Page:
Early in the 3rd period, Tom Wilson took his normal residency in the box for an interference penalty on Brayden McNabb. This gave Vegas a two-minute power play with 16:47 remaining in the game.

Two faceoffs, a stoppage in play, and a Colin Miller shot attempt later, the Capitals made a second blunder. Lars Eller was caught hooking Miller, creating a two-man advantage for Vegas.

I was praying like crazy. They’ve done a really good job in those situations. They’re well prepared and they have a high commitment level. -Barry Trotz, Washington head coach

For the next 1:08, Vegas did very little and only shot once on net.

The chances are there. Really, we didn’t execute them. You look at it back, and everything we wanted to do was there. We just didn’t execute the play right. We didn’t do it quick enough. It was guys not making the right plays at the right time. -Gerard Gallant

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Stagnant 3rd Period Offense (And An Amazing Save) Sends The Series Back To Washington Tied 1-1

There wasn’t enough in front of the goal either. (Photo Credit: SinBin.vegas Photographer Brandon Andreasen)

For five periods of hockey in the Stanley Cup Final the Golden Knights offense had been relentless. Creating turnovers in the neutral zone, wreaking havoc on the forecheck, and transitioning from defense to offense quickly. Unfortunately in the series’ sixth period, playing from behind the entire 3rd period of Game 2, none of these things were true for Vegas.

We’ve pushed in a lot of series, we’ve pushed, and pushed back hard and we’ve had success but you aren’t going to be able to do it every time. The goalie is going to make great saves, but you just have to be ready for the next game. -Nate Schmidt

The difference tonight was the push wasn’t strong enough to break through the wall the Capitals had set up through the neutral zone and into the Golden Knights attacking zone. Aside from the special teams chances, Vegas was one-and-done far too often, they had way too many failed entries, and the forecheck was not creating turnovers like it has all season long.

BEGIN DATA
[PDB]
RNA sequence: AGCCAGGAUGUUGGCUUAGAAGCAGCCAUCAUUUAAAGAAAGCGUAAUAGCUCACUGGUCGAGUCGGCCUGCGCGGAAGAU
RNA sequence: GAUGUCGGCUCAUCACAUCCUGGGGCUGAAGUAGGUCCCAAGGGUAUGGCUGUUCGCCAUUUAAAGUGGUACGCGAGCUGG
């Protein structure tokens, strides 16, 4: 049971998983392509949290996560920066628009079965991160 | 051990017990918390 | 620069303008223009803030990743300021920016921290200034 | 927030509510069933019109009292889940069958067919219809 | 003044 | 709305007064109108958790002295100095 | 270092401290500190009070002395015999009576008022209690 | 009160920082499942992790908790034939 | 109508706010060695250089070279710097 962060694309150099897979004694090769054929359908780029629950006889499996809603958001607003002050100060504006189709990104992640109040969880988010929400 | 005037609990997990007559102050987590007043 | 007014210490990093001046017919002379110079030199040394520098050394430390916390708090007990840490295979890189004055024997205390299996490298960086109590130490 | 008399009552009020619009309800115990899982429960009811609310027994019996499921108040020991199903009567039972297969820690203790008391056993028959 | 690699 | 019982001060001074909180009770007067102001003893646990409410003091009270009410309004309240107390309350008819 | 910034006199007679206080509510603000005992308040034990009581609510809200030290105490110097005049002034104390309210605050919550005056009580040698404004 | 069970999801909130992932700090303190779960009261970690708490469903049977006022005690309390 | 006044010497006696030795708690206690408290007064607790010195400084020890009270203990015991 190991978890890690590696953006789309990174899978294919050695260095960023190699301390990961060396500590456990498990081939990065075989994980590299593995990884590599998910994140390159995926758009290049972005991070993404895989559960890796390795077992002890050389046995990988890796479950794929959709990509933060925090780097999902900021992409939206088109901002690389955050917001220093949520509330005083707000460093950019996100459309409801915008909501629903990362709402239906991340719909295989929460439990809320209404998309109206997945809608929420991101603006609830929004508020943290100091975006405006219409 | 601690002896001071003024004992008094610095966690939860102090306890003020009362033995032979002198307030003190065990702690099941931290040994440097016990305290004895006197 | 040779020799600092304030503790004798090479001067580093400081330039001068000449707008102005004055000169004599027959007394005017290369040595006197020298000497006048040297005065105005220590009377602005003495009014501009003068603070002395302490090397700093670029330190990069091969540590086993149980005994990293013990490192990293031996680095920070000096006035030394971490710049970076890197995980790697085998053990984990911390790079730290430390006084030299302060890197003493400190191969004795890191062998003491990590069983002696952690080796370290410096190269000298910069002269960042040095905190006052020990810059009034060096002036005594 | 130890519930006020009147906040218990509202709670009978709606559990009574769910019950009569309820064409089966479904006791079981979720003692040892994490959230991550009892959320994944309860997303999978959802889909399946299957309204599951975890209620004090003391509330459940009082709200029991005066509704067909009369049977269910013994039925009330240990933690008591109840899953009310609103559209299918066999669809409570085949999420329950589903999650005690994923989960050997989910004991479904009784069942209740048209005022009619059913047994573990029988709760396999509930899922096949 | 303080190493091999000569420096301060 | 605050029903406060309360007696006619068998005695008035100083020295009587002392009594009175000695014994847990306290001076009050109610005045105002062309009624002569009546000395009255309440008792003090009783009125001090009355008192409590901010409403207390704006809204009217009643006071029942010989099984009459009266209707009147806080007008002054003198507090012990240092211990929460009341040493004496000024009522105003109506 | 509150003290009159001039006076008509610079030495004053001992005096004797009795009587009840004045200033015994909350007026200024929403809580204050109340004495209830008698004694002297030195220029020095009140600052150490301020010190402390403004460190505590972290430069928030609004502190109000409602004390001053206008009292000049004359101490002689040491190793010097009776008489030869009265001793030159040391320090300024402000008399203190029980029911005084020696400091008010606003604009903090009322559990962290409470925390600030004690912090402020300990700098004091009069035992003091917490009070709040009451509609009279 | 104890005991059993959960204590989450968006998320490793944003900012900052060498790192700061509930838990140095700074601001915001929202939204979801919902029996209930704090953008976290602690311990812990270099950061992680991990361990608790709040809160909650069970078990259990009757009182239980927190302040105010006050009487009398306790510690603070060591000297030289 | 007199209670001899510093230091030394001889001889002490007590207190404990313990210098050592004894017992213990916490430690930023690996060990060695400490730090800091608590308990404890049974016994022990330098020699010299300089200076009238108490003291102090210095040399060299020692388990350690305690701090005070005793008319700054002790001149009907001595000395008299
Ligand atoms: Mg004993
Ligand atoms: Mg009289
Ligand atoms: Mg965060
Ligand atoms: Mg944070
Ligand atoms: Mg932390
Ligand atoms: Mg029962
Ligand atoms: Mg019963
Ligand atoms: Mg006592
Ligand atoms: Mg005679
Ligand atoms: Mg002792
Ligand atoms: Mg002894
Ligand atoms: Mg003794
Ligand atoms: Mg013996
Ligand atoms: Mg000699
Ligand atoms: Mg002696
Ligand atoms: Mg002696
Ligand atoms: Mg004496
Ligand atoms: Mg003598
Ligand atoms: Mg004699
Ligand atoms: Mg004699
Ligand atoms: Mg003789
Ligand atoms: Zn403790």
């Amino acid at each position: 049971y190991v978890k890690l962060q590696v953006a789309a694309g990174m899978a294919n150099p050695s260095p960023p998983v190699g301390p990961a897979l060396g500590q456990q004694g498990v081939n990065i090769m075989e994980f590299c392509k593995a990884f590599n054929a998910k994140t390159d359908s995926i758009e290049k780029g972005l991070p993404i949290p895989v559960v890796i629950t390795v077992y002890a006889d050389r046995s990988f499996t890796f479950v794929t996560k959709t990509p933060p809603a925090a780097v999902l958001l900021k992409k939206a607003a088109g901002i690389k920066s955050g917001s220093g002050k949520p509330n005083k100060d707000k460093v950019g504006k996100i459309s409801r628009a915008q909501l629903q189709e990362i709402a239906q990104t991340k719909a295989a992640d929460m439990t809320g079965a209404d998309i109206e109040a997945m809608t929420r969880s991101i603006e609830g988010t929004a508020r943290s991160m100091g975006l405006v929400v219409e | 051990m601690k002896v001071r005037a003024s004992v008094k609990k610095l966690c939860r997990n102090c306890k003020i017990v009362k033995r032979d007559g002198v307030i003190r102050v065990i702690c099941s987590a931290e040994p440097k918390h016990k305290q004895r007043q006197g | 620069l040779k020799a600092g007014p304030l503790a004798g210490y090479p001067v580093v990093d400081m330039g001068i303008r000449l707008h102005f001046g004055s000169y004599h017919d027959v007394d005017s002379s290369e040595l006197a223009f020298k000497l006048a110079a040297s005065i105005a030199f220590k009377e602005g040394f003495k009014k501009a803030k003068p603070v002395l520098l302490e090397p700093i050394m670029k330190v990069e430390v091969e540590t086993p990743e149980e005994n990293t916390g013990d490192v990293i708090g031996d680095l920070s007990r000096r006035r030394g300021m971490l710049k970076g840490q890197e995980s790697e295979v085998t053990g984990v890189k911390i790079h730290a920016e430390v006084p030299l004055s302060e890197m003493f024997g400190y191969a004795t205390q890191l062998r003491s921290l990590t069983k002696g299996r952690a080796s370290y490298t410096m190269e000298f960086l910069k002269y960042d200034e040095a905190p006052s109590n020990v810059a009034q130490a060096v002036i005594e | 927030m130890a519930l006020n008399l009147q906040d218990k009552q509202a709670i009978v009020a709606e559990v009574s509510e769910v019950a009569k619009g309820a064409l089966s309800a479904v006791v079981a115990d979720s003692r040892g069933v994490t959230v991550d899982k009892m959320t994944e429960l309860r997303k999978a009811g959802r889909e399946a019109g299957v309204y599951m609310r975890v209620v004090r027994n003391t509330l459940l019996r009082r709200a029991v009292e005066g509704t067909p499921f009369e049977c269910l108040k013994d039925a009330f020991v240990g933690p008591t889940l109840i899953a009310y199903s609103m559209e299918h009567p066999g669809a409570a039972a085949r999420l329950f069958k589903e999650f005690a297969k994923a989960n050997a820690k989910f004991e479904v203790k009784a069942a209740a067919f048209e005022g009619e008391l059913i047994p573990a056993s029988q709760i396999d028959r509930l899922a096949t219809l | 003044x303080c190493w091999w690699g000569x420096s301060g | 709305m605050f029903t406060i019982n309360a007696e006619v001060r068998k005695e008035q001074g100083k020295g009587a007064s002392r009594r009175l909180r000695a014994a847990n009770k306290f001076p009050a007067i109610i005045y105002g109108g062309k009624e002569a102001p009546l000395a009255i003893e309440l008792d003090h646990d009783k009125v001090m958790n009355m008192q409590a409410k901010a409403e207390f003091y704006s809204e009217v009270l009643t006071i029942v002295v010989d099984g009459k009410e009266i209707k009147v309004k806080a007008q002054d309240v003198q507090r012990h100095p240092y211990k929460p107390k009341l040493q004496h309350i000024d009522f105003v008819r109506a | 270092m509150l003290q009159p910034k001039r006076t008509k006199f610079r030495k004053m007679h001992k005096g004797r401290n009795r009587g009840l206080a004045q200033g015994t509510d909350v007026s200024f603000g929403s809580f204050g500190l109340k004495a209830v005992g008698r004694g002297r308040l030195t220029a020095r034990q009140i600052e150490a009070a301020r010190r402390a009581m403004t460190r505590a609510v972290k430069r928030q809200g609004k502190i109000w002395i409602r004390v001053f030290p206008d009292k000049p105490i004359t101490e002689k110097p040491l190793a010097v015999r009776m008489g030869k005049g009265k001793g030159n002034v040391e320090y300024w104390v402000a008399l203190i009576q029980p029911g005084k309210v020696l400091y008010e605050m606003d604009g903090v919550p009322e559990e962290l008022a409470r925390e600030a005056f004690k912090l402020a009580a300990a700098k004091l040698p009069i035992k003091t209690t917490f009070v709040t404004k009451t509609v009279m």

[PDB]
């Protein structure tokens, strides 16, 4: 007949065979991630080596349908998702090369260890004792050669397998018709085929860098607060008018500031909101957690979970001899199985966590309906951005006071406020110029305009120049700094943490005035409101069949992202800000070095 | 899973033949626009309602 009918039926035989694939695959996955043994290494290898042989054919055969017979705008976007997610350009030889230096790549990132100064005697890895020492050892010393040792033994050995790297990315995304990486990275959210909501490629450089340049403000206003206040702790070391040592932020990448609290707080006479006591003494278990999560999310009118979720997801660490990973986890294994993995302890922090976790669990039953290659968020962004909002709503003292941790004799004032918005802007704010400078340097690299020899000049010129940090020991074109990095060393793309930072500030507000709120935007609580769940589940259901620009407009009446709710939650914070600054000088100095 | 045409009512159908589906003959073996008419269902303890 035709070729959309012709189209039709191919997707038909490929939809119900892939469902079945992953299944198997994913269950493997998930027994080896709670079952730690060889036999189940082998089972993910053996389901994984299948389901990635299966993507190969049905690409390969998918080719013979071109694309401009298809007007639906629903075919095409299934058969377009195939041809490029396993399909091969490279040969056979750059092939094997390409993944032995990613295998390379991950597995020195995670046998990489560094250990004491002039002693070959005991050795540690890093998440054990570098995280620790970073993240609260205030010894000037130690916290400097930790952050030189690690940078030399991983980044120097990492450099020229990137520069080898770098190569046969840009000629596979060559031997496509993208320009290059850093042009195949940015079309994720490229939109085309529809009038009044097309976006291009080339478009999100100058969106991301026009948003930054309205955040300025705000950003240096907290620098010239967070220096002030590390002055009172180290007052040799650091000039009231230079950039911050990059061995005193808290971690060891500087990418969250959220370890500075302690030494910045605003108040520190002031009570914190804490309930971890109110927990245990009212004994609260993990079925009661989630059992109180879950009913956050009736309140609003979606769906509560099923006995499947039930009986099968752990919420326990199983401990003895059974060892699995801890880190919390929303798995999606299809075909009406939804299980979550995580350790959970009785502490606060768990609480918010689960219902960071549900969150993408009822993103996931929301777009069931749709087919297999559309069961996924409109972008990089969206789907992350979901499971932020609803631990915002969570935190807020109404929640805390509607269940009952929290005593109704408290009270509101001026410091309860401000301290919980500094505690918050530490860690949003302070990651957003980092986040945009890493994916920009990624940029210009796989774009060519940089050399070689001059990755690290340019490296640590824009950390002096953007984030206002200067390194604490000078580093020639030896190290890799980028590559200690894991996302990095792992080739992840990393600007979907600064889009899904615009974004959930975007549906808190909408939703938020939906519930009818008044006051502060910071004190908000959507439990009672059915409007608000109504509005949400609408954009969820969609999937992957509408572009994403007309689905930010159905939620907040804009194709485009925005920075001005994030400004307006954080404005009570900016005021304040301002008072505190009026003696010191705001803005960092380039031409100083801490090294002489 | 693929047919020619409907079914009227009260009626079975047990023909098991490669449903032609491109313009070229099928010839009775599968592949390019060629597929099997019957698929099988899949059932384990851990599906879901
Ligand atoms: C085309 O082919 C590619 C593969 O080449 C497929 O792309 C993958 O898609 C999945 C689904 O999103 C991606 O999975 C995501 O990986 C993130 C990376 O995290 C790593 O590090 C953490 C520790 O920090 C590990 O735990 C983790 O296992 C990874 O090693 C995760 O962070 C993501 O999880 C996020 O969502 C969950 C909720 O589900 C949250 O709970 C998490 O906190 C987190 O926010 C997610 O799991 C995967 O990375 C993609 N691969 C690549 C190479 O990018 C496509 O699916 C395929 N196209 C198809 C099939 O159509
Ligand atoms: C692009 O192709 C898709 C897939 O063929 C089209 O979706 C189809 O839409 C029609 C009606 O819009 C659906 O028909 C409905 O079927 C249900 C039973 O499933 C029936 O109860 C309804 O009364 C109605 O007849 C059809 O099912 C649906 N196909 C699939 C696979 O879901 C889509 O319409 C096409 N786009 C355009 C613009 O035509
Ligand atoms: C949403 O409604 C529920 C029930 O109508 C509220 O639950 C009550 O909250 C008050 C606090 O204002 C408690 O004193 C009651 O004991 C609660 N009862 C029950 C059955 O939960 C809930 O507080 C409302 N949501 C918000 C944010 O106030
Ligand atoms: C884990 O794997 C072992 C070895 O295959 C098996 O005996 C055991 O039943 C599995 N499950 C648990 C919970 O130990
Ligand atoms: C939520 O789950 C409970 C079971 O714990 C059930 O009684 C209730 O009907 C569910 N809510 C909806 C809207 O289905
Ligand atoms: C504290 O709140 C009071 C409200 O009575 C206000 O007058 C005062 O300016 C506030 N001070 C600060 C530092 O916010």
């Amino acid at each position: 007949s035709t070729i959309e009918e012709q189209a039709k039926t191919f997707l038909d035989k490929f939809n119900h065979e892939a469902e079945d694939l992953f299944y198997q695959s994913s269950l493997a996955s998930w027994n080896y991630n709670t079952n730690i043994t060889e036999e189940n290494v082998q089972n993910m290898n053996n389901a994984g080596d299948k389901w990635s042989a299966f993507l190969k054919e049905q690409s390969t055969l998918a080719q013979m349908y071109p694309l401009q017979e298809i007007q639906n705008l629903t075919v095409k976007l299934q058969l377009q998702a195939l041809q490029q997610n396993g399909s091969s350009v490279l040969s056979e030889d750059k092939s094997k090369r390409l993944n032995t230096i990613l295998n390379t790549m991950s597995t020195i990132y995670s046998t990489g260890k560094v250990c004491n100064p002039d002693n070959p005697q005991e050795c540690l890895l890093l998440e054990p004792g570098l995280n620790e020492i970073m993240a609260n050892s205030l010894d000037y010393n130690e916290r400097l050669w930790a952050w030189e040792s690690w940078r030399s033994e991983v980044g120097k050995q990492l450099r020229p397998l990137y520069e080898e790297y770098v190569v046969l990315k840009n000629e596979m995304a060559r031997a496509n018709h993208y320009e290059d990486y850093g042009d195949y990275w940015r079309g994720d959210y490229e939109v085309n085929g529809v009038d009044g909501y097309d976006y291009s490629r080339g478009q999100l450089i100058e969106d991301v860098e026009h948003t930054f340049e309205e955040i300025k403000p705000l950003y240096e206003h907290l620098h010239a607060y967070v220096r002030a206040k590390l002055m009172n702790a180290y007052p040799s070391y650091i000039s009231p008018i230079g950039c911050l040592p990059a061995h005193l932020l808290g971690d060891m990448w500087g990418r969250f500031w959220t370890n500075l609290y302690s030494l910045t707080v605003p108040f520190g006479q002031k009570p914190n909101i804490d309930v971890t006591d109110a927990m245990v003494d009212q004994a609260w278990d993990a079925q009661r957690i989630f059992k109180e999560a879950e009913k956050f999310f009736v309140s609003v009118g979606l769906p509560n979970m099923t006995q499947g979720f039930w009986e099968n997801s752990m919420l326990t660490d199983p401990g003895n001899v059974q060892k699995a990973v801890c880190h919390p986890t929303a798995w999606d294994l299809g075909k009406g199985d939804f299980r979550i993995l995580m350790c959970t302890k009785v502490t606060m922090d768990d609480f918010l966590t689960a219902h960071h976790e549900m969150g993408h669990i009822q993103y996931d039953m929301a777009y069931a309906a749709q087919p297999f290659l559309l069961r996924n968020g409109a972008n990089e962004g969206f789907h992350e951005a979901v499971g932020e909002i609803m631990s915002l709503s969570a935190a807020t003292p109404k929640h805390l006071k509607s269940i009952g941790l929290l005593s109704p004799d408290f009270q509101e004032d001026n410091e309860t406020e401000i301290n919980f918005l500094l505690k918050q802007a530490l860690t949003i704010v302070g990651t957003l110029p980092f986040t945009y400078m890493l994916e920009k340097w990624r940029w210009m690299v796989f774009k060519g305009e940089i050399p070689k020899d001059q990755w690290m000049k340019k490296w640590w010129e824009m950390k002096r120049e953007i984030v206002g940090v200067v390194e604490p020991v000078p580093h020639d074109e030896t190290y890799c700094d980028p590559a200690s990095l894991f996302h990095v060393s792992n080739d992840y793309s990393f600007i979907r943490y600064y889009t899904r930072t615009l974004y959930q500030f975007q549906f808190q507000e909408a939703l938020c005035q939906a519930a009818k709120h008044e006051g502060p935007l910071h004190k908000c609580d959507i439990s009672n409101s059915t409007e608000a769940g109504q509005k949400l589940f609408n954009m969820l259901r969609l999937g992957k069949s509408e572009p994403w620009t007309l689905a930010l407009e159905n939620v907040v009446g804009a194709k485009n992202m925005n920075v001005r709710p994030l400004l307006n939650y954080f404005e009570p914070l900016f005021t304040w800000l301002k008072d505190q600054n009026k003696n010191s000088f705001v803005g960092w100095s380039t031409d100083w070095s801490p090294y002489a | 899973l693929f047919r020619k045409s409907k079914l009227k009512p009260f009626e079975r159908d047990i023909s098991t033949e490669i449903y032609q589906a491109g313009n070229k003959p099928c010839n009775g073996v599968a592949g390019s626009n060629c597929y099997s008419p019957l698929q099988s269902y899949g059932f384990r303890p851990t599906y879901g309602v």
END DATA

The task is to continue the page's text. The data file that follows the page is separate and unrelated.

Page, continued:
They were just sitting back waiting for us. We got some good chances in the 3rd period, but you’ve got to bury them. -Jonathan Marchessault

The chances were not making it to Holtby though. The Golden Knights went more than 10 minutes from 13:58 to 3:38 remaining in the 3rd period without a single shot on goal.

Washington is a stout defensive team when they have the lead because of their strong neutral zone play. They took away a lot of the Golden Knights transition game through the center of the ice forcing Vegas to either make a difficult pass or dump the puck into the zone. The Capitals were much more careful with the puck giving it away just four times in the game compared to their nine in Game 1. Also, the Golden Knights forecheck was not creating as many takeaways. They came up with just one the entire 3rd period by a forward and just three total.

We lost a 3-2 hockey game, Tuch has a wide-open net with two minutes left with a chance to tie it up. We didn’t play our best game, but we had 39 shots and we still created a lot. It’s one of those games where Holtby played real well and he was the difference in the hockey game. -Gerard Gallant

It will be interesting to see if Gallant is singing the same tune tomorrow after watching the film. Braden Holtby played well and made one of the best saves any goalie has made on a Golden Knight shot all season, but Vegas simply didn’t do enough in the 3rd period to overcome the deficit.

It’s just the way it went tonight. -Marchessault

On to DC.